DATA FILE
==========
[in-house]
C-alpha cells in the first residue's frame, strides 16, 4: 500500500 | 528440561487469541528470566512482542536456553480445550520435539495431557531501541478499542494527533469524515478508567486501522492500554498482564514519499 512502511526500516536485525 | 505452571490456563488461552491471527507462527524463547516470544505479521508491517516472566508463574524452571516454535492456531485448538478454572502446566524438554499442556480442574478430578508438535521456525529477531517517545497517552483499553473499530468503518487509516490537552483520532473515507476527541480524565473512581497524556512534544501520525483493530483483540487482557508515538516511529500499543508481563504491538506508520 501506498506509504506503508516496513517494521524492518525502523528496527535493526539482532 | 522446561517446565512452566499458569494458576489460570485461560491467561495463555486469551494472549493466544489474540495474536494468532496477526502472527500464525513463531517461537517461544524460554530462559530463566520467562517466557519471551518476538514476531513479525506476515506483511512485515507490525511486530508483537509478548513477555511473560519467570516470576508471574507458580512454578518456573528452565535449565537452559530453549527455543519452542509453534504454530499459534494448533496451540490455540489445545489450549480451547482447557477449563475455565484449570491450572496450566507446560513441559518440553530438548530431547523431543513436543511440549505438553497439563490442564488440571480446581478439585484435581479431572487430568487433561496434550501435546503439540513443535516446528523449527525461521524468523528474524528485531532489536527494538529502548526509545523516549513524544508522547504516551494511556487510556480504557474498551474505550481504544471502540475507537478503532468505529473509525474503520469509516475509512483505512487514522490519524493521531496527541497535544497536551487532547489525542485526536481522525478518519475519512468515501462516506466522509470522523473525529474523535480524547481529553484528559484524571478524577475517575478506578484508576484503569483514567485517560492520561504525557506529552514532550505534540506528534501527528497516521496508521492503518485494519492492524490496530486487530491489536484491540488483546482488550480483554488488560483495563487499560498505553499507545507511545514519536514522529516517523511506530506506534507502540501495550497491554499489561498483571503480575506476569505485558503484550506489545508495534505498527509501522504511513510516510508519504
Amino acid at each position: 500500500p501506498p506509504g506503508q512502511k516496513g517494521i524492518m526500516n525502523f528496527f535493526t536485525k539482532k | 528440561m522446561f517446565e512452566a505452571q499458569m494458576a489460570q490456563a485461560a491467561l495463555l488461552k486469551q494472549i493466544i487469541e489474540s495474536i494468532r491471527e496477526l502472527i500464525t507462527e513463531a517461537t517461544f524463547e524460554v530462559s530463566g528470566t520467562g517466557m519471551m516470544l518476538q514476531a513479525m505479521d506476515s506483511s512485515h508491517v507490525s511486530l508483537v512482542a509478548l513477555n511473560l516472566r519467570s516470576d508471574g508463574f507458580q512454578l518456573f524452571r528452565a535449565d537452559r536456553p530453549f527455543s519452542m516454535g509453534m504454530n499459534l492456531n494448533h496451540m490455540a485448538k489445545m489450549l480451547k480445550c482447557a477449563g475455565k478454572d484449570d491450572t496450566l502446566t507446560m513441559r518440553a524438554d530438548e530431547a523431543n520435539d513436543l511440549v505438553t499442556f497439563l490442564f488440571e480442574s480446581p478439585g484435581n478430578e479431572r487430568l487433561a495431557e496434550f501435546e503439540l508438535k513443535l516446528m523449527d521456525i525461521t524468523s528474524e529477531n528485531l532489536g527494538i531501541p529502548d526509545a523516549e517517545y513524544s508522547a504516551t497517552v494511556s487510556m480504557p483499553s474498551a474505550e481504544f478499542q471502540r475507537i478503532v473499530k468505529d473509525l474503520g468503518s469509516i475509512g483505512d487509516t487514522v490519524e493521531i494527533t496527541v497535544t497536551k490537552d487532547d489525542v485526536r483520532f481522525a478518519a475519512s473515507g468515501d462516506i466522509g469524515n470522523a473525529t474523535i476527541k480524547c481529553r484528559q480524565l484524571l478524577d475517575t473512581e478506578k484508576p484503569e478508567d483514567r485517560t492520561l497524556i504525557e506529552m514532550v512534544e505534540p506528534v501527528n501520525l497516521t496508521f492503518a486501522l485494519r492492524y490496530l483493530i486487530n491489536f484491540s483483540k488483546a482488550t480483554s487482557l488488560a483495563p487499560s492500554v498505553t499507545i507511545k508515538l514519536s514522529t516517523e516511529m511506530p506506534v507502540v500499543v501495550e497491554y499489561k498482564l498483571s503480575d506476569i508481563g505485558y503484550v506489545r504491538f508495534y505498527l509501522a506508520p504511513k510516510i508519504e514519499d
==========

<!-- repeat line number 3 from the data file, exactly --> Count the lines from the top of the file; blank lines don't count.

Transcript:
Amino acid at each position: 500500500p501506498p506509504g506503508q512502511k516496513g517494521i524492518m526500516n525502523f528496527f535493526t536485525k539482532k | 528440561m522446561f517446565e512452566a505452571q499458569m494458576a489460570q490456563a485461560a491467561l495463555l488461552k486469551q494472549i493466544i487469541e489474540s495474536i494468532r491471527e496477526l502472527i500464525t507462527e513463531a517461537t517461544f524463547e524460554v530462559s530463566g528470566t520467562g517466557m519471551m516470544l518476538q514476531a513479525m505479521d506476515s506483511s512485515h508491517v507490525s511486530l508483537v512482542a509478548l513477555n511473560l516472566r519467570s516470576d508471574g508463574f507458580q512454578l518456573f524452571r528452565a535449565d537452559r536456553p530453549f527455543s519452542m516454535g509453534m504454530n499459534l492456531n494448533h496451540m490455540a485448538k489445545m489450549l480451547k480445550c482447557a477449563g475455565k478454572d484449570d491450572t496450566l502446566t507446560m513441559r518440553a524438554d530438548e530431547a523431543n520435539d513436543l511440549v505438553t499442556f497439563l490442564f488440571e480442574s480446581p478439585g484435581n478430578e479431572r487430568l487433561a495431557e496434550f501435546e503439540l508438535k513443535l516446528m523449527d521456525i525461521t524468523s528474524e529477531n528485531l532489536g527494538i531501541p529502548d526509545a523516549e517517545y513524544s508522547a504516551t497517552v494511556s487510556m480504557p483499553s474498551a474505550e481504544f478499542q471502540r475507537i478503532v473499530k468505529d473509525l474503520g468503518s469509516i475509512g483505512d487509516t487514522v490519524e493521531i494527533t496527541v497535544t497536551k490537552d487532547d489525542v485526536r483520532f481522525a478518519a475519512s473515507g468515501d462516506i466522509g469524515n470522523a473525529t474523535i476527541k480524547c481529553r484528559q480524565l484524571l478524577d475517575t473512581e478506578k484508576p484503569e478508567d483514567r485517560t492520561l497524556i504525557e506529552m514532550v512534544e505534540p506528534v501527528n501520525l497516521t496508521f492503518a486501522l485494519r492492524y490496530l483493530i486487530n491489536f484491540s483483540k488483546a482488550t480483554s487482557l488488560a483495563p487499560s492500554v498505553t499507545i507511545k508515538l514519536s514522529t516517523e516511529m511506530p506506534v507502540v500499543v501495550e497491554y499489561k498482564l498483571s503480575d506476569i508481563g505485558y503484550v506489545r504491538f508495534y505498527l509501522a506508520p504511513k510516510i508519504e514519499d